Distinctive ridge gives fantastic views

This distinctive ridge, with its craggy profile, stands guard above Rothbury.

A walk along the Simonside Hills must not be missed. From the top, you have a 360 degree view encompassing the Cheviot Hills and North Sea coastline.

As a Special Area of Conservation, it teems with wildlife such as the curlew, red grouse, mountain bumblebee, and even red squirrels in the forest below.


Ancient cairns mark the summit of the ridge of Simonside. Below, in the forest, there is a Bronze Age cemetery and swords from this era, unmarked by fighting, have been found on the lower slopes of Simonside.

Dove Crag in the Simonside Hills

Below the ridge lies Lordenshaws hillfort built 2,000 years ago. The beacon of Simonside was used to warn of a Scots invasion during Tudor times.

Historic Land Use

Today, Simonside appears as an open expanse of wilderness, with a great deal of modern forestry planting in evidence. It is however a managed landscape in the truest sense and regular burning of the heather in the interests of promoting a healthy game bird population lies at the heart of its maintenance as a ‘wild’ open space.

In 1553, however, the hill slopes were recorded as common pasture. Traces of cultivation have been noted around the lower slopes near Tosson, and elements of the medieval field system around Lordenshaws, including boundaries and ridge and furrow ploughing which post-dates the Deer Park have been recorded by Peter Topping.

Heather moorland at Simonside

These fields may well have been abandoned before 1800. Narrow rig and furrow overlies the broad rig, early ploughing, and this activity may relate to enclosures made within the area known as ‘Rothbury Forest’ in the 18th century.

The upper slopes of Simonside seem to have remained unenclosed at this time. Mckenzie, writing in 1825, recorded that Simonside was unenclosed even though most of Rothbury Forest had been taken in. During 1785 uncontrolled fire ravaged 1000 acres of Simonside.

What's in a name?

As early as 1279, we have a documentary reference to ‘Simundessete’; by 1580 this had become ‘Simontside’, and it is thought by many that this is a corruption of ‘Sigemund’s – (ge)set, seat or settlement’.

W.W. Tomlinson, writing in his ‘Comprehensive Guide to Northumberland’ in 1916 mentions ‘Simon’s sete or settlement’ and goes on to say the “Simon of mythology was, it seems a domestic brewer to King Arthur, identical with the German Sigmund, and very fond of killing dragoons.”

Unfortunately, there appears to be no Sir Simon in Arthurian legend and it might be that this is a very late association made by the Victorians. It has also been suggested that the name may come from ‘seaman’s sight’ – the fact that the hills can be seen by mariners at sea!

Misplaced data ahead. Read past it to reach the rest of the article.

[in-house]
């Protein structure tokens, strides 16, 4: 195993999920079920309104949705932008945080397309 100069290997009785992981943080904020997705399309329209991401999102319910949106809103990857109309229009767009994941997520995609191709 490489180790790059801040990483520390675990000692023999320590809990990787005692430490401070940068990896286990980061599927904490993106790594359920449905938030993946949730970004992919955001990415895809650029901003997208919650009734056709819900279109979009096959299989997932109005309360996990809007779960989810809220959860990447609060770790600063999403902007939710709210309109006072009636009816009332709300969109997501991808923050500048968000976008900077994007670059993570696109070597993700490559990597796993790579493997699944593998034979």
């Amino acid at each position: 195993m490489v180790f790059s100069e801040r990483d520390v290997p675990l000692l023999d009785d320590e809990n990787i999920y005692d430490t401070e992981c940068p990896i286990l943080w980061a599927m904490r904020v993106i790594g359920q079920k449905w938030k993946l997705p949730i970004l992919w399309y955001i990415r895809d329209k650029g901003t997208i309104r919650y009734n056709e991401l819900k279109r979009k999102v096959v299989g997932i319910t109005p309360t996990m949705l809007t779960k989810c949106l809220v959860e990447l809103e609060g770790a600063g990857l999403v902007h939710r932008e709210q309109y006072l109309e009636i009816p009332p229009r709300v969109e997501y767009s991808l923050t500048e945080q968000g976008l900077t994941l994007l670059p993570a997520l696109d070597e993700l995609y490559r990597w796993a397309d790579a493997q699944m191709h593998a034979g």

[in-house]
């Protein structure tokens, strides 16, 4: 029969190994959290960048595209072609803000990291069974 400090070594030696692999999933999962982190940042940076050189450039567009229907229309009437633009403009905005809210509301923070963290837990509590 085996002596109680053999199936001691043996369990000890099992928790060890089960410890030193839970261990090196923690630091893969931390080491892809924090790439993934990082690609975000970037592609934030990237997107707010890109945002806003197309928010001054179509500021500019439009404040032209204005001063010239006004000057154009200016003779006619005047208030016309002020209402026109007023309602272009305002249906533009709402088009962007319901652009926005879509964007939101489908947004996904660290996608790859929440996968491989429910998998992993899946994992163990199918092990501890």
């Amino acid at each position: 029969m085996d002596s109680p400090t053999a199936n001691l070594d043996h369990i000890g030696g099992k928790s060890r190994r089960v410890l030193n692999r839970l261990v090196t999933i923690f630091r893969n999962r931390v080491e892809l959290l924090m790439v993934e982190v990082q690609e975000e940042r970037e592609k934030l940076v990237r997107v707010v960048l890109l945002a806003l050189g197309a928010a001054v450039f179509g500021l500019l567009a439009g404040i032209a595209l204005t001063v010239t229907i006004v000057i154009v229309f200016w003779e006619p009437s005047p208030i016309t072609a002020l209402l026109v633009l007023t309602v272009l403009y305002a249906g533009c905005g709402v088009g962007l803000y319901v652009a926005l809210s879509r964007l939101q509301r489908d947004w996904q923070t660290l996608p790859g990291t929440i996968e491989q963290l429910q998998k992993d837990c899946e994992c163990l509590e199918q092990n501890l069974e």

Stories, Folklore and The Duergar

The Simonside Hills are the subject of many stories of ‘fairy folk’ and ‘little people’ and if you visit the area you will see how the landscape has promoted these tales!

The following reference to mystical Simonside appeared in the Morpeth Gazette in 1889:

“And once upon a time did not the caverns and recesses amid the rocky heights of Simonside nightly witness the unearthly revels of a tribe of ugly elves and dwarfs – so says tradition – amongst whom it was dangerous for the solitary wanderer to venture, and is not the dismal “Caudhole Moss,” behind “Spy Law” – the home of Will o’ the Wisp, who, in former years, led benighted and unwary travellers by his treacherous luring light into the depth of the bottomless heaf.”

Rothbury seen from Simonside

Summer heather on the slopes of Dove Crag at Simonside near Rothbury, Northumberland National Park, England

The most infamous of all Simonside’s ‘little people’ are probably the Duergar. According to the Dictionary of Phrase and Fable (Cobham Brewer 1993), these are “Dwarfs who dwell in rocks and hills; noted for their strength, subtlety, magical powers, and skill in metallurgy. They are the personification of the subterranean powers of nature.”

Folk-tales of the North Country

Grice’s (1944) Folk-tales of the North Countrycontains a Duergar tale about a man travelling to Rothbury who gets the better of a dwarf trying to lure him to his death. A passage from it reads:

“And as soon as the cock had crowed, the dwarf disappeared, and with him the hut and the fire. The traveller looked up. The sky in the east was turning grey, and by its dim light he saw that he was still sitting on the big grey stone.

“But it was the topmost stone of a dark, rugged precipice. Had he leaned over to the left to reach the other gate-post, as the dwarf had challenged him to do, he would have fallen down the cliff and killed himself.”